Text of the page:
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Familial leiomyomatosis cutis et uteri
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Familial leiomyomatosis cutis et uteri

Contributors: Casey P. Schukow DO, Catherine Amble MD, Susan Burgin MD
Other Resources UpToDate PubMed

Synopsis

Leiomyomatosis cutis et uteri, also known as multiple cutaneous and uterine leiomyomatosis (MCUL) and Reed syndrome, is an autosomal dominant condition characterized by multiple leiomyomas (benign smooth muscle neoplasms) on the skin and uterus. MCUL is a rare condition, reported in approximately 200 families in North America and Europe. A subset of MCUL patients have a predisposition to renal cell carcinoma (RCC), and this condition is called hereditary leiomyomatosis and renal cell carcinoma (HLRCC). Both MCUL and HLRCC result from a heterozygous germline mutation in the fumarate hydratase (FH) gene on chromosome 1q42.3-q43. The FH gene encodes the enzyme fumarate hydratase, which has different isoforms responsible for converting fumarate to malate in the Krebs cycle. Somatic mutation or loss of the wild-type FH allele interferes with FH activity, resulting in accumulation of fumarate. The excess fumarate is believed to contribute to tumor development through fumarate-dependent succination of cysteine residues on certain cellular regulatory proteins, such as iron regulatory protein 2 (IRP2).

Affected individuals often first present to dermatologists with cutaneous leiomyomas. The average age of onset of cutaneous lesions is 25 years, although onset in childhood or later adulthood is not uncommon. Smooth muscle fibers that make up cutaneous leiomyomas arise from arrector pili of hair follicles or vascular smooth muscle. Lesions very rarely spontaneously regress and may occasionally increase in size. Patients often report pain or paresthesias with touch or cold temperatures.

Uterine fibroids in MCUL tend to have early onset and severe symptoms compared with spontaneous fibroids. Onset is typically earlier than age 30, compared with age 40 for spontaneous fibroids. Symptoms include menorrhagia, irregular menses, pelvic pain, and sometimes infertility or subfertility. Half of women with MCUL require hysterectomy or myomectomy before age 30 due to symptom severity.

Many different FH mutations have been identified, although there is no clear association between specific mutations and development of the HLRCC variant. Families with known HLRCC have variable penetrance of papillary RCC in individuals with the familial FH mutation. RCC may present with hematuria, low back or flank pain, and abdominal or flank mass. These tumors also have an early age of onset (median onset is 44 years) compared with spontaneous RCC and are typically unilateral but may be bilateral or multifocal. RCC in these patients is aggressive, with a higher-than-expected rate of metastasis (50%) and mortality, even when lesions are small. Adrenal cortical adenomas have also been reported in some patients with HLRCC, although this association is not certain. Most are nonfunctioning, but some adrenocorticotropic hormone (ACTH)-secreting tumors have been identified.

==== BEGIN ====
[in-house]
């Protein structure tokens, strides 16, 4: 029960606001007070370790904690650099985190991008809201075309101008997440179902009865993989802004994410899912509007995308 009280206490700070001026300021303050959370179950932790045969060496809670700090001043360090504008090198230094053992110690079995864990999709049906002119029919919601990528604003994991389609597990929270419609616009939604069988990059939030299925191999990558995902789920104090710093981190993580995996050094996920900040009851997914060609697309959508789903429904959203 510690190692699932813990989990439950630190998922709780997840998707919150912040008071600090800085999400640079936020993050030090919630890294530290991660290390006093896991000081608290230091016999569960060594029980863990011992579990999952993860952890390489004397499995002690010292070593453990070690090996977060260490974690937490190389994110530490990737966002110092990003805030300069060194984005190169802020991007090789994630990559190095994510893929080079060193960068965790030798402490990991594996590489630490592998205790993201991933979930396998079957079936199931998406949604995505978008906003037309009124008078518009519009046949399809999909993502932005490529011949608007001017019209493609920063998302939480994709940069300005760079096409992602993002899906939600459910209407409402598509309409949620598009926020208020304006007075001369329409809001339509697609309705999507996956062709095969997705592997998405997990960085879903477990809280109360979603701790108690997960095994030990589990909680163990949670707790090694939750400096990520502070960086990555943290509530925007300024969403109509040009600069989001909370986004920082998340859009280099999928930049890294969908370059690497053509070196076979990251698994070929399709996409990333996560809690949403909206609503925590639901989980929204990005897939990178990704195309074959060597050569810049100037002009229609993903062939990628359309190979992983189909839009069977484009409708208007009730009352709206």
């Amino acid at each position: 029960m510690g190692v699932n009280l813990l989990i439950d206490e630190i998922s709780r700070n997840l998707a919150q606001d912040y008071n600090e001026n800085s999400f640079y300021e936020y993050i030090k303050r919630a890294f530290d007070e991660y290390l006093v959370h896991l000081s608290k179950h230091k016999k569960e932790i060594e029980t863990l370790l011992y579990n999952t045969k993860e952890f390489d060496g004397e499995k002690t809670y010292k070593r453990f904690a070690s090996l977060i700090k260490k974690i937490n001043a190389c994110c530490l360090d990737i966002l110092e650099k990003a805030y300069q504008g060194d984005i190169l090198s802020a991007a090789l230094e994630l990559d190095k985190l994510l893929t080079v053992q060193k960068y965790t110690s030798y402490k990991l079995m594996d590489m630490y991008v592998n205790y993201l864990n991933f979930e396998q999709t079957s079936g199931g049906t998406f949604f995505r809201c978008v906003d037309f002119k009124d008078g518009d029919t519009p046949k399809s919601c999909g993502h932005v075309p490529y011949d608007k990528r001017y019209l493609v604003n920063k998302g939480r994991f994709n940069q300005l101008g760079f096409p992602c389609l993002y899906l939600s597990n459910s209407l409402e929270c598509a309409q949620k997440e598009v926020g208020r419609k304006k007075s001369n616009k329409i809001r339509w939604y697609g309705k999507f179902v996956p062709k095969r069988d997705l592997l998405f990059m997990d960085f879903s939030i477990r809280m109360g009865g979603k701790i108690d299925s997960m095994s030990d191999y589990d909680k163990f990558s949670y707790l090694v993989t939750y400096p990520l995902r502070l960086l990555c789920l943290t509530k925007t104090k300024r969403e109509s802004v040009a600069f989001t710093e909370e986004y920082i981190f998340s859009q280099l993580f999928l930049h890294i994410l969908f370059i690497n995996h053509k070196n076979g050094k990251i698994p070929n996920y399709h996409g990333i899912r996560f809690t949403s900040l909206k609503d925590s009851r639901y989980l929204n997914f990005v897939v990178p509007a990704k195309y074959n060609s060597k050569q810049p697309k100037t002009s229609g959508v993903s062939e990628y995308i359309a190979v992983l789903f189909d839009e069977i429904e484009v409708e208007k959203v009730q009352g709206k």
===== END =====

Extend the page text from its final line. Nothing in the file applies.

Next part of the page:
Codes

ICD10CM:
D25.9 – Leiomyoma of uterus, unspecified
Q82.8 – Other specified congenital malformations of skin

SNOMEDCT:
254767008 – Cutaneous leiomyoma
404043000 – Familial multiple leiomyoma cutis

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Last Reviewed:01/03/2022
Last Updated:01/09/2022
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Familial leiomyomatosis cutis et uteri
A medical illustration showing key findings of Familial leiomyomatosis cutis et uteri : Arm, Leg, Pelvic pain, Trunk, Hyperesthesia, Menorrhagia, Paresthesias, Painful skin lesion, Smooth papules, Smooth nodules
Clinical image of Familial leiomyomatosis cutis et uteri - imageId=3789056. Click to open in gallery.  caption: 'Faint pink papules on the shoulder (leiomyomas). Note the unrelated lentigines secondary to sun damage.'
Faint pink papules on the shoulder (leiomyomas). Note the unrelated lentigines secondary to sun damage.
Copyright © 2022 VisualDx®. All rights reserved.